- From 2004 to 2016, U.S. exports of goods to Chile rose more than three-fold from $3.6 billion to $12.9 billion.
- From 2001 to 2016, U.S. exports of goods to Jordan rose more than four-fold from $339 million to $1.5 billion.
- From 1996 to 2016, U.S. exports of goods to Morocco rose nearly four-fold from $476 million to $1.9 billion.
- From 2009 to 2016, U.S. exports of goods to Oman rose 58 percent from $1.1 billion to $1.8 billion.
- From 2004 to 2016, U.S. exports of goods to Singapore rose 39 percent from $19.3 billion to $29.6 billion.
- From 1985 to 2016, U.S. exports of goods to Israel rose more than five-fold from $2.5 billion to $13.2 billion.
NAFTA Is A Landmark Economic Success Story
The Trump Administration has been vocal about its aim to renegotiate the North American Free Trade Agreement (NAFTA)—a move that has rightfully caused a ripple of concern among grain farmers and others in agriculture.
The fact is that NAFTA, enacted more than 20 years ago, is a landmark trade success story for U.S. agriculture, particularly grains. One only has to look at the hard numbers for proof.
Over the past two decades, U.S. agricultural exports to Canada and Mexico tripled and quintupled, respectively, according to the U.S. Chamber of Commerce.
This is particularly significant, given that every $1 in exports of grains and grain products generates an additional $3.23 in business sales across the U.S. The positive economic effects of corn exports benefit not only agriculture, but also wholesale trade, real estate, oil and natural gas production, and the banking and financial industries.
While every agreement can be improved, the market ccess and tariff benefits U.S. grain farmers have under NAFTA are critical and must be preserved.
The flow of goods, ideas, capital and people is essential for prosperity.
95.7% of the world’s population lives outside the U.S.
- More than 97% of the anticipated population growth over the next 35 years will take place outside of U.S. borders.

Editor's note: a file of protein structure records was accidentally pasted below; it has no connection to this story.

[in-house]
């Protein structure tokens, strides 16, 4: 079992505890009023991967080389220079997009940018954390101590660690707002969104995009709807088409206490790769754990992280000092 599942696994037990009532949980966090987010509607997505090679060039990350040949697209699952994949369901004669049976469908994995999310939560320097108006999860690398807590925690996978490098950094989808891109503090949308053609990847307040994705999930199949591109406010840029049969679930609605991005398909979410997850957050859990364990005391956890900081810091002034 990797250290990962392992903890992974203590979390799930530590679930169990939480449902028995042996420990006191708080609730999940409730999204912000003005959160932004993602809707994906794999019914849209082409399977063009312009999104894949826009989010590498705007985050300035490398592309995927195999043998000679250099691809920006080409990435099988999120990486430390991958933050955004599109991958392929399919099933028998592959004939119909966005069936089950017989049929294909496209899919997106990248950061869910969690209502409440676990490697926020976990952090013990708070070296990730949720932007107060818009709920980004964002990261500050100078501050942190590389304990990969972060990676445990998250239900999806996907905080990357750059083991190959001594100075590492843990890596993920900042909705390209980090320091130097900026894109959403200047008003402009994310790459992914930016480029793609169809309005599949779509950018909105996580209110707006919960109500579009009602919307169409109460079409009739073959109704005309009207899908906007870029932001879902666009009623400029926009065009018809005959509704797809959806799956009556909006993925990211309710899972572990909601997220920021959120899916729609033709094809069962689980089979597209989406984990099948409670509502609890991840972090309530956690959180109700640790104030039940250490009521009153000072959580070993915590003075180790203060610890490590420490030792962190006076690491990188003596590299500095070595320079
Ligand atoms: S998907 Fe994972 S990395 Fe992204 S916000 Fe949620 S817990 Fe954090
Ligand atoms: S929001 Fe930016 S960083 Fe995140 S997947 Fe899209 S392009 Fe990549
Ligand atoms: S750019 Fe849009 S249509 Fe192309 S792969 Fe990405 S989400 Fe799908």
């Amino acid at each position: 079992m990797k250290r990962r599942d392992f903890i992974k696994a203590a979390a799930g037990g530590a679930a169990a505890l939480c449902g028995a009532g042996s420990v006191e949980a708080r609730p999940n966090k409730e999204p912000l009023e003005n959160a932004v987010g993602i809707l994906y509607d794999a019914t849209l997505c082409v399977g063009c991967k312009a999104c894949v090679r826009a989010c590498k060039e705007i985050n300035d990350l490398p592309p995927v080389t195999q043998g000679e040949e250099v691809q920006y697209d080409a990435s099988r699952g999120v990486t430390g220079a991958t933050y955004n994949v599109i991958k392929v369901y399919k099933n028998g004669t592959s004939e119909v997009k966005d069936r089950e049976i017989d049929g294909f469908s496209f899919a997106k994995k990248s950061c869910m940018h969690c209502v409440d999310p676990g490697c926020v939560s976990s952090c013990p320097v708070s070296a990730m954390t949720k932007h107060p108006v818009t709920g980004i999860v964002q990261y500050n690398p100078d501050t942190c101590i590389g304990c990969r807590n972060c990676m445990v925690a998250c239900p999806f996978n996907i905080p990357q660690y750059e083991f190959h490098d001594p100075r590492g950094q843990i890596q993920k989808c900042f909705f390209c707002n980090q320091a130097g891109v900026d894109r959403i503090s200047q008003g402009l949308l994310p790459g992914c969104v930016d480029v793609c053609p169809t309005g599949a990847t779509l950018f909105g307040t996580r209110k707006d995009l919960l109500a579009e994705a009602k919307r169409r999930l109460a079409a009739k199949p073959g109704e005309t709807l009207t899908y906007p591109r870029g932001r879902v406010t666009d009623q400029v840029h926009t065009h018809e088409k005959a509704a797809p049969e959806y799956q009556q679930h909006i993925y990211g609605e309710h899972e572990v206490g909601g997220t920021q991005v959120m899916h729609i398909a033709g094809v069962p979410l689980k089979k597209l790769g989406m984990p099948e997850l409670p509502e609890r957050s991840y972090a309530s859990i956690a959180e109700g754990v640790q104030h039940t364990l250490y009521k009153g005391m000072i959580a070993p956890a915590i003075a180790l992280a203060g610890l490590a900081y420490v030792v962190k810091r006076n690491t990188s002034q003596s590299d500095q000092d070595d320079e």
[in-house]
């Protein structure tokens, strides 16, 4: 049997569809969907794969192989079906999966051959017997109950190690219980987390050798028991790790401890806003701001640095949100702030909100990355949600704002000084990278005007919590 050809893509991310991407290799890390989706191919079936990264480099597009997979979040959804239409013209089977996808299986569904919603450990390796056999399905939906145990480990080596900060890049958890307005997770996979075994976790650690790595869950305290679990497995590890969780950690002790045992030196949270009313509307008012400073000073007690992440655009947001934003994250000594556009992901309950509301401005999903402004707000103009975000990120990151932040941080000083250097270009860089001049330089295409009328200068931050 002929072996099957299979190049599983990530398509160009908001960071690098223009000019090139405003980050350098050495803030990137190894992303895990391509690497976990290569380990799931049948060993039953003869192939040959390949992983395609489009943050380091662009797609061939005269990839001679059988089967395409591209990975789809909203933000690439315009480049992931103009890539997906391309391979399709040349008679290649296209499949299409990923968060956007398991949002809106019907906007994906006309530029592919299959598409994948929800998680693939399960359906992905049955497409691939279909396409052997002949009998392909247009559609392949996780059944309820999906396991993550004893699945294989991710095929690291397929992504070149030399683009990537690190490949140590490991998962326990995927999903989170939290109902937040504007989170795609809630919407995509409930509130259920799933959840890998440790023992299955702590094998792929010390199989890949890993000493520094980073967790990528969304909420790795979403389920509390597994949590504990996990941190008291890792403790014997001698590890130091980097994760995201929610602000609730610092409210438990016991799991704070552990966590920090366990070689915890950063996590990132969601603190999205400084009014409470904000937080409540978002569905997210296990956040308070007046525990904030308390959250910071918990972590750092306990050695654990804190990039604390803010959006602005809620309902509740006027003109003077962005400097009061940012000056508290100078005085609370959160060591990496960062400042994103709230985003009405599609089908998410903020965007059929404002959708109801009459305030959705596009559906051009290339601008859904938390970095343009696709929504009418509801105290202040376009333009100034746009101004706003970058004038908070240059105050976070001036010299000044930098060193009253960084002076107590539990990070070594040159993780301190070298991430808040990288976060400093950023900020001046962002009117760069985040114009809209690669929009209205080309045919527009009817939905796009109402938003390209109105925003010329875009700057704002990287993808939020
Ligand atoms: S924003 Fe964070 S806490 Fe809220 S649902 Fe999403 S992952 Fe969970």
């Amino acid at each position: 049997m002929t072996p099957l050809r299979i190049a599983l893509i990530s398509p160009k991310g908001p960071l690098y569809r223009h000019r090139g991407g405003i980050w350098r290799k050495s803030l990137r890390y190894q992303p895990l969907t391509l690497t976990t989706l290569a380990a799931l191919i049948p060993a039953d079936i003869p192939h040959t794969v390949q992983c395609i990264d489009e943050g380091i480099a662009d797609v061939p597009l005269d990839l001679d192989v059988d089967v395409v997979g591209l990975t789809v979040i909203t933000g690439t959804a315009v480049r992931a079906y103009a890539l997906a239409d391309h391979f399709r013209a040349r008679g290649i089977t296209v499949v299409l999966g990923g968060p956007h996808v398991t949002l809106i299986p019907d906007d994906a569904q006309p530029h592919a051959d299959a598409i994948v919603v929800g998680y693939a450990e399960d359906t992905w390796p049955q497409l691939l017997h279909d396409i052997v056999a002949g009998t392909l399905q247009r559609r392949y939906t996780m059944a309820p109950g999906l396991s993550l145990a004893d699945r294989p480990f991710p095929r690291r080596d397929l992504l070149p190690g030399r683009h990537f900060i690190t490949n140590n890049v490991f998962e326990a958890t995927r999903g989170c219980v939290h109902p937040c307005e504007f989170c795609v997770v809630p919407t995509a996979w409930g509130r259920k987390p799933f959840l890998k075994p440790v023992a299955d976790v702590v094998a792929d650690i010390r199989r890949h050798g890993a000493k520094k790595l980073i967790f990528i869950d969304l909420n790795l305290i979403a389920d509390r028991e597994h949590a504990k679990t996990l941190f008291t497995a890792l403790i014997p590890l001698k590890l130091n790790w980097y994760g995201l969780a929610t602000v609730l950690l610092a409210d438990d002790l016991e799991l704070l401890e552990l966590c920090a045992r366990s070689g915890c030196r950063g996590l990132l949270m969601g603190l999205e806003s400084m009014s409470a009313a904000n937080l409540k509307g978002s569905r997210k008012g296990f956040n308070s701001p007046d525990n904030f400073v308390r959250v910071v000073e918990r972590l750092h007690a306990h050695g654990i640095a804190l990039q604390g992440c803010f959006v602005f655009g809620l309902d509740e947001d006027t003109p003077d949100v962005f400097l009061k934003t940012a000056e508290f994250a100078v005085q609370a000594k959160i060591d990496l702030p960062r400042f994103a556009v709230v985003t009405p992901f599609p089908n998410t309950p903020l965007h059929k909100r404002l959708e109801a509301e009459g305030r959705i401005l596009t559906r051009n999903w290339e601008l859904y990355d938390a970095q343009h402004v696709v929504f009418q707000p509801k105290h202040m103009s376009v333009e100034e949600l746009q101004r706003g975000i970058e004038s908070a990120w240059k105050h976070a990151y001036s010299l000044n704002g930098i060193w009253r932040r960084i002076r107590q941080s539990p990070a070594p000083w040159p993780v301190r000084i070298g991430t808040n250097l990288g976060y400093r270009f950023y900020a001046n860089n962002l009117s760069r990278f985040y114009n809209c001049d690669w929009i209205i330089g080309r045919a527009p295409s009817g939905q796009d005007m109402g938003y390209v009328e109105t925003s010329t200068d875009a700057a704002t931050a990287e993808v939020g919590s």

Agriculture is the U.S. foreign trade champion.
- The United States has negotiated trade agreements with 20 countries since the end of World War II, including that which established the World Trade Organization. In calendar year 2015, U.S. agricultural exports to these countries account for 43 percent of total U.S. agricultural exports, according to USDA data.
Failing to move forward on trade means falling behind.
When trade works, the world wins!
Audio report on NAFTA:
Video reports on NAFTA:
Additional Videos on the U.S. Grains Council YouTube Page:
USGC Fact: Our programs operate in more than 50 countries, plus the EU! Learn more about how the USGC helps farmers http://bit.ly/2alNbi3
@WSJ and @NBCNews report that a majority of Americans support free trade! #tradematters #TPP #ag
DYK 95 percent of the world's population lives outside of the US? #tradematters
Since 1994, U.S. corn exports have increased more than seven-fold to #NAFTA partners. #exportsmatter
One in every 10 acres on American farms feeds Canadians and Mexico. #NAFTA #tradematters
U.S. market share for ag exports has increased from an average of 19 to 28 percent to #NAFTA partners.
Mexico is the second largest customer for U.S. DDGS. #NAFTA
Canada is the ninth largest customer of U.S. corn. #NAFTA
Mexico is the largest customers of U.S. corn. #NAFTA
From 2004 to 2016, US exports of goods to Chile have increased three-fold to $12.9B. #freetrade #tradematters
US food and ag exports reached more than $134 billion in 2016. #exportsmatter
US exports of goods to Singapore rose 39 percent to $29.6B from 2004 to 2016. #freetrade #tradematters
In 2016, US food and ag exports supported more than 1 million American jobs. #tradematters
From 2001 to 2016, US exports of goods to Jordan rose four-fold to $1.5B. #freetrade #tradematters
US exports of goods to Israel rose more than five-fold to $13.2B from 1985 to 2016. #freetrade #tradematters
From 1996 to 2016, US exports of goods to Morocco increased nearly four-fold to $.19B. #freetrade #trade matters
US exports of goods to Oman rose 58 percent to $1.8B from 2009 to 2016. #freetrade #trade matters
Based on @USDA estimates that for every $1 on ag exports, another $1.22 is generated in business activity.
In 2015, US ag exports to Mexico and Canada supported $47B in additional business activity. #exportsmatter #NAFTA
US food and ag exports accounted for more than 33 percent of gross farm income in 2016. #exportsmatter
97 percent of the anticipated 2050 population growth will occur outside of the US. #tradematters
An in-depth report from the U.S. Chamber of Commerce on NAFTA:
U.S. Grains Council Resources Page:
Check out the USGC resources page for world trade month infographics, sharegraphics, publications and videos
U.S. Grains Council "Grains in All Forms" Portal:
U.S. Grains Council Flickr Page:
To download a photo from Flickr:
Click on the photo you want to download.
Click on the download symbol on the lower, right-hand corner of the black box surrounding the image.
Select the size you want to download.
The photo will download to your computer automatically.